The FBI Backs Down Against Apple—Again

The latest high-stakes standoff between Apple and the FBI has come to an end. After claiming for months that Apple alone could unlock the two iPhones of Pensacola shooter Mohammed Saeed Alshamrani, the agency announced today that it had managed to do so without Cupertino’s help—and without undermining the encryption that protects over a billion iOS users worldwide.

The détente comes five months after the attack last December at Naval Air Station Pensacola, in which Alshamrani killed three people and wounded eight more before being shot and killed by local law enforcement. The FBI recovered Alshamrani’s iPhone 5 and an iPhone 7 Plus in the wake of shooting; the devices were badly damaged, which the Justice Department implied in January made it more difficult to break in through traditional methods. The stance was always curious. The FBI confirmed it had managed to get the iPhones up and running, and has access to forensics tools from companies like Cellebrite that claim the ability to break into any iOS device. Older models like Alshamrani’s should have been relatively trivial to crack. But as with the 2015 San Bernadino shooting, the high-stakes case proved all too tempting for the agency to try to set a bad precedent.

“It was only a matter of time before they succeeded.”

Dan Guido, Trail of Bits

In both instances, the FBI wanted Apple’s help to establish a “backdoor” that would allow law enforcement to circumvent any iOS device’s encryption and access its data as needed. “We have always maintained there is no such thing as a backdoor just for the good guys,” Apple said in January in response to the Justice Department’s public admonition. “Backdoors can also be exploited by those who threaten our national security and the data security of our customers.” The company declined to comment on the latest development in the Pensacola case.

In a press conference today, FBI director Christopher Wray said that the agency had to develop its own tool to access the iPhones. “We canvassed every partner out there and every company that might have had a solution to access these phones. None did,” said Wray. “So we did it ourselves. Unfortunately the technique that we developed is not a fix for our broader Apple problem. It’s a pretty limited application.”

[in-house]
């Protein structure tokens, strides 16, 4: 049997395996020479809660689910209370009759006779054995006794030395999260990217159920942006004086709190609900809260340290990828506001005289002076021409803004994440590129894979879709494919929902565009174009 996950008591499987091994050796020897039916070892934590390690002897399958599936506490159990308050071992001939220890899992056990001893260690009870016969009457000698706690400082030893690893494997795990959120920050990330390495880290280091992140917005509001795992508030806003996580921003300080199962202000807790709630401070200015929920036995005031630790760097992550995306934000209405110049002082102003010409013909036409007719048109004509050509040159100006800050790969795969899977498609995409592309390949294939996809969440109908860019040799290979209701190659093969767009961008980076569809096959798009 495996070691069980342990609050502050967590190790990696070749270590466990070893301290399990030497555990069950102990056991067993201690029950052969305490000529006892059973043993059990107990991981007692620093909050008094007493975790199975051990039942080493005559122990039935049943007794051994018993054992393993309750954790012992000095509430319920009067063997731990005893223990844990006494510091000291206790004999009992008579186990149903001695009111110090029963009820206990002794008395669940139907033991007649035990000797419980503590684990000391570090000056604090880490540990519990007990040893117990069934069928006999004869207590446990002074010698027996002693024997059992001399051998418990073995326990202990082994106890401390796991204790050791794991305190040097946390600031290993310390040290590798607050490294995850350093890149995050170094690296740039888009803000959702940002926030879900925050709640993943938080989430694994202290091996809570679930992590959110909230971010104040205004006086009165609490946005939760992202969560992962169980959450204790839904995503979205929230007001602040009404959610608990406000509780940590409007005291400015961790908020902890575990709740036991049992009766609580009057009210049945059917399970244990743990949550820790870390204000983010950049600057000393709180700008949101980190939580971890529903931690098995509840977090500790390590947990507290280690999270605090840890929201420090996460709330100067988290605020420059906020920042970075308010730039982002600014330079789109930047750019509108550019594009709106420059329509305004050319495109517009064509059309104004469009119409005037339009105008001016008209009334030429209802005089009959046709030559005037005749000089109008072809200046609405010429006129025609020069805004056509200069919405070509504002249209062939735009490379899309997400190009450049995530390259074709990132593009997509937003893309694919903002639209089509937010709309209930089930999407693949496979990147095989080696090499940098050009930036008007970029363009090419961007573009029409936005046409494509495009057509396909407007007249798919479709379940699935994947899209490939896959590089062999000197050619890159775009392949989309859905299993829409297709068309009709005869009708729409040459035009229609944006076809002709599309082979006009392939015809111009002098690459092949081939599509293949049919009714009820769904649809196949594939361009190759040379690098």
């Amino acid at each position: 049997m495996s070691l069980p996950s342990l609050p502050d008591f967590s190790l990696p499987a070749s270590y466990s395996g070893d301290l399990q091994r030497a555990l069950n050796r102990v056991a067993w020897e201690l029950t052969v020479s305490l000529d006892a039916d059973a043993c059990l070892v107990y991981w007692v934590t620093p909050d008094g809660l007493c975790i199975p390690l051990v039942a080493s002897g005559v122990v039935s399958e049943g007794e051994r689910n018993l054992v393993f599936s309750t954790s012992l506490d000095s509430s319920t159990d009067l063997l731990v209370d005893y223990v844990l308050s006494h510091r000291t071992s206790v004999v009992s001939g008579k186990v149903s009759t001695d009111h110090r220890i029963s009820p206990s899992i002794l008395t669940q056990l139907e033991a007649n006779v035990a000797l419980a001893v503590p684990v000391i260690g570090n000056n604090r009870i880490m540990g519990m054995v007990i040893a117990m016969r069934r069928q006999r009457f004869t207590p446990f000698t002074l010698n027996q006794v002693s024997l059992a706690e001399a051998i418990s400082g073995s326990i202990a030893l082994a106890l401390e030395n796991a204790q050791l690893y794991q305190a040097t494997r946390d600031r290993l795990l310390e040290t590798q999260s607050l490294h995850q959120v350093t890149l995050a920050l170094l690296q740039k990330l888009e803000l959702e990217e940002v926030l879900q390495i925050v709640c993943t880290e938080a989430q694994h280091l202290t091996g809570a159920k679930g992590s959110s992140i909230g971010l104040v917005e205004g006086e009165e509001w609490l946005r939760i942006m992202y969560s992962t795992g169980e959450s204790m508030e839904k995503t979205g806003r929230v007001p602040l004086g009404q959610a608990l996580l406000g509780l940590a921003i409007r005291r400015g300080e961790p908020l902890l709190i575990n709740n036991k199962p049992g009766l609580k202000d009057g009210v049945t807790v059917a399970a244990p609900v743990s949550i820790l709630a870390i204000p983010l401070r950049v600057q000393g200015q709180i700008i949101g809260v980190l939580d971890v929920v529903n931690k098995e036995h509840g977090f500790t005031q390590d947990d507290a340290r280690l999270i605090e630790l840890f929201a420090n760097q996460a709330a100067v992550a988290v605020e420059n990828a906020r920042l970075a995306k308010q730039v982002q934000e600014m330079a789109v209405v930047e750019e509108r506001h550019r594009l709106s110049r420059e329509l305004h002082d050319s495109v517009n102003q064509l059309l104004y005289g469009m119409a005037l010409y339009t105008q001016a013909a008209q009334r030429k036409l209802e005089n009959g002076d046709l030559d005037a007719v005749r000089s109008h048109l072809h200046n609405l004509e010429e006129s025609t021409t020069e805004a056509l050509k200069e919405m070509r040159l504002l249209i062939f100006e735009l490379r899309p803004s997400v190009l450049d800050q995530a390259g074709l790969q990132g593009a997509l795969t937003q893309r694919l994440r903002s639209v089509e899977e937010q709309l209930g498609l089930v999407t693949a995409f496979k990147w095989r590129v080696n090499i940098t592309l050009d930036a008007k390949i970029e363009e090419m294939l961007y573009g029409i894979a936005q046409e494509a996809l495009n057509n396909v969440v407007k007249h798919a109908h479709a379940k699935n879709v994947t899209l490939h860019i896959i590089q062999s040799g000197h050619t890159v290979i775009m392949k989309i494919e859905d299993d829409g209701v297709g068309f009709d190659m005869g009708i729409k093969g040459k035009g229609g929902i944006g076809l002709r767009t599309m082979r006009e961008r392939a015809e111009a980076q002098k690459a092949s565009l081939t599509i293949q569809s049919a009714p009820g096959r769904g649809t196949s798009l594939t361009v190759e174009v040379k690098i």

It’s unclear what that difficulty stems from. While still plenty secure for the average user, recent vulnerabilities in iOS have given hackers and forensic investigators ample avenues to break into iPhones. “If the FBI was able to repair the hardware sufficiently to boot them up, then existing forensics tools are more than capable of recovering data from those devices,” says Dan Guido, founder of cybersecurity firm Trail of Bits. He points specifically to the so-called checkm8 exploit, publicized last September, an unfixable flaw that makes it possible to “jailbreak” any iPhone from 2011 to 2017—which includes both of Alshamrani’s devices.

“The FBI could try as many PIN codes as they wanted until one worked,” says Guido, whose iVerify security app can tell if your phone is exposed to checkm8. “It was only a matter of time before they succeeded.”

In fact, iOS has seen several security lapses lately that, while largely harmless to the average user, make it possible for well-resourced technicians to break into devices. In addition to checkm8, vulnerability broker Zerodium recently announced that due to a glut of iOS and Safari bugs it wouldn’t accept certain classes of Apple bug submissions for the next several months.

“There’s been a proliferation of iOS vulnerabilities recently,” says Johns Hopkins University cryptographer Matthew Green. “There was a brief period around 2015 when Apple’s security outpaced the commercially available exploit market, and that period seems to be over.”

It’s unclear exactly how the FBI got the passcodes it needed. But the agency’s success in cracking the iPhones in its possession seems to undermine its central argument that Apple and other companies allow criminals to “go dark” by providing strong encryption on consumer devices. As in 2016 with the San Bernadino case, agents got in eventually.

www.wired.com

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